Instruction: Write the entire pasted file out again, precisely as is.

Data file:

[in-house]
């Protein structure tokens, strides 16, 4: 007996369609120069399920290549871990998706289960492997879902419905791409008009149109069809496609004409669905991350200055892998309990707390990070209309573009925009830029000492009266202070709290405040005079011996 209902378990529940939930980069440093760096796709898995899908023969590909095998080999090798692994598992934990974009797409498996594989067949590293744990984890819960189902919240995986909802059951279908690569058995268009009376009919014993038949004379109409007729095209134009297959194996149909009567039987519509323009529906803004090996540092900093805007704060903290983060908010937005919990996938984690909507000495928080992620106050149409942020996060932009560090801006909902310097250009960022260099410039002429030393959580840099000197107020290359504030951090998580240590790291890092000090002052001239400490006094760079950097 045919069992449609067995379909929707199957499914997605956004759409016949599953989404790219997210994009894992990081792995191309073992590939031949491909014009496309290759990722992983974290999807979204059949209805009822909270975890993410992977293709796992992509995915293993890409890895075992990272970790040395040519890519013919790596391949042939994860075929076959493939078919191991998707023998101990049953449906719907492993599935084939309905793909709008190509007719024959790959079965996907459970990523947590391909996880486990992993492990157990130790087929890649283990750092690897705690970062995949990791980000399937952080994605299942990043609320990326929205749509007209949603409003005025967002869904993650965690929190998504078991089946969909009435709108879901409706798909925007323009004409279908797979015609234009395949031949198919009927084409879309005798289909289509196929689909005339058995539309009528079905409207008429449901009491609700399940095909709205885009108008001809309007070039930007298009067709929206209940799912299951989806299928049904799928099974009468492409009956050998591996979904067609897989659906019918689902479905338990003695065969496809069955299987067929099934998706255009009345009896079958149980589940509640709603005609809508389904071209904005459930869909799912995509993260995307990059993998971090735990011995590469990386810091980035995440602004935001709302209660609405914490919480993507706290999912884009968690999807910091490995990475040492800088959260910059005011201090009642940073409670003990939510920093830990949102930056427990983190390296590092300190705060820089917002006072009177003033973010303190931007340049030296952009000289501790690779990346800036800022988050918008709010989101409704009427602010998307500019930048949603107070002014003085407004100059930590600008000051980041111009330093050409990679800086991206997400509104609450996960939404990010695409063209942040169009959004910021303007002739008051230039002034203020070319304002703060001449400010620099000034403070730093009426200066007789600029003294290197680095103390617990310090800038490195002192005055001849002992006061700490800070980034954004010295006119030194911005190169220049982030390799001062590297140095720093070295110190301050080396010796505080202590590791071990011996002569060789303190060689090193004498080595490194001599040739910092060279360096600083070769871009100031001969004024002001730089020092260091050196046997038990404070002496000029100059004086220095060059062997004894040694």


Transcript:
[in-house]
């Protein structure tokens, strides 16, 4: 007996369609120069399920290549871990998706289960492997879902419905791409008009149109069809496609004409669905991350200055892998309990707390990070209309573009925009830029000492009266202070709290405040005079011996 209902378990529940939930980069440093760096796709898995899908023969590909095998080999090798692994598992934990974009797409498996594989067949590293744990984890819960189902919240995986909802059951279908690569058995268009009376009919014993038949004379109409007729095209134009297959194996149909009567039987519509323009529906803004090996540092900093805007704060903290983060908010937005919990996938984690909507000495928080992620106050149409942020996060932009560090801006909902310097250009960022260099410039002429030393959580840099000197107020290359504030951090998580240590790291890092000090002052001239400490006094760079950097 045919069992449609067995379909929707199957499914997605956004759409016949599953989404790219997210994009894992990081792995191309073992590939031949491909014009496309290759990722992983974290999807979204059949209805009822909270975890993410992977293709796992992509995915293993890409890895075992990272970790040395040519890519013919790596391949042939994860075929076959493939078919191991998707023998101990049953449906719907492993599935084939309905793909709008190509007719024959790959079965996907459970990523947590391909996880486990992993492990157990130790087929890649283990750092690897705690970062995949990791980000399937952080994605299942990043609320990326929205749509007209949603409003005025967002869904993650965690929190998504078991089946969909009435709108879901409706798909925007323009004409279908797979015609234009395949031949198919009927084409879309005798289909289509196929689909005339058995539309009528079905409207008429449901009491609700399940095909709205885009108008001809309007070039930007298009067709929206209940799912299951989806299928049904799928099974009468492409009956050998591996979904067609897989659906019918689902479905338990003695065969496809069955299987067929099934998706255009009345009896079958149980589940509640709603005609809508389904071209904005459930869909799912995509993260995307990059993998971090735990011995590469990386810091980035995440602004935001709302209660609405914490919480993507706290999912884009968690999807910091490995990475040492800088959260910059005011201090009642940073409670003990939510920093830990949102930056427990983190390296590092300190705060820089917002006072009177003033973010303190931007340049030296952009000289501790690779990346800036800022988050918008709010989101409704009427602010998307500019930048949603107070002014003085407004100059930590600008000051980041111009330093050409990679800086991206997400509104609450996960939404990010695409063209942040169009959004910021303007002739008051230039002034203020070319304002703060001449400010620099000034403070730093009426200066007789600029003294290197680095103390617990310090800038490195002192005055001849002992006061700490800070980034954004010295006119030194911005190169220049982030390799001062590297140095720093070295110190301050080396010796505080202590590791071990011996002569060789303190060689090193004498080595490194001599040739910092060279360096600083070769871009100031001969004024002001730089020092260091050196046997038990404070002496000029100059004086220095060059062997004894040694």